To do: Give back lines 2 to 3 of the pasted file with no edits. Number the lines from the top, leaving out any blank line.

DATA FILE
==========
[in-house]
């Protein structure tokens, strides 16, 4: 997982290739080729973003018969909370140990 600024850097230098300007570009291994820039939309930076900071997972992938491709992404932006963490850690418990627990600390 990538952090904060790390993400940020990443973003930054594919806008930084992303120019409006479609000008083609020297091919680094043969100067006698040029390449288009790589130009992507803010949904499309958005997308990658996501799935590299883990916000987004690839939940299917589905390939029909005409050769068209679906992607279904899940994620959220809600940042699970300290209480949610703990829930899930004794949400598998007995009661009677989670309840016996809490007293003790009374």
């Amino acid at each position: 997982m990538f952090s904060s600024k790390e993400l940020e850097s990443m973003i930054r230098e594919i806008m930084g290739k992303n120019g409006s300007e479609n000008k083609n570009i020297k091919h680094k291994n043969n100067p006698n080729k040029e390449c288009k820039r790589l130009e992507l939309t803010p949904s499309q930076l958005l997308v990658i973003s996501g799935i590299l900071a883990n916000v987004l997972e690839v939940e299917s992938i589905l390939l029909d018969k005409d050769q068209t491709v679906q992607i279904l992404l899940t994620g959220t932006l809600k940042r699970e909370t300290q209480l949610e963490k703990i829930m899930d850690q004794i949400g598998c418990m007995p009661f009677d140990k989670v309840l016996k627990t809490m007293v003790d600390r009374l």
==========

């Protein structure tokens, strides 16, 4: 997982290739080729973003018969909370140990 600024850097230098300007570009291994820039939309930076900071997972992938491709992404932006963490850690418990627990600390 990538952090904060790390993400940020990443973003930054594919806008930084992303120019409006479609000008083609020297091919680094043969100067006698040029390449288009790589130009992507803010949904499309958005997308990658996501799935590299883990916000987004690839939940299917589905390939029909005409050769068209679906992607279904899940994620959220809600940042699970300290209480949610703990829930899930004794949400598998007995009661009677989670309840016996809490007293003790009374």
């Amino acid at each position: 997982m990538f952090s904060s600024k790390e993400l940020e850097s990443m973003i930054r230098e594919i806008m930084g290739k992303n120019g409006s300007e479609n000008k083609n570009i020297k091919h680094k291994n043969n100067p006698n080729k040029e390449c288009k820039r790589l130009e992507l939309t803010p949904s499309q930076l958005l997308v990658i973003s996501g799935i590299l900071a883990n916000v987004l997972e690839v939940e299917s992938i589905l390939l029909d018969k005409d050769q068209t491709v679906q992607i279904l992404l899940t994620g959220t932006l809600k940042r699970e909370t300290q209480l949610e963490k703990i829930m899930d850690q004794i949400g598998c418990m007995p009661f009677d140990k989670v309840l016996k627990t809490m007293v003790d600390r009374l």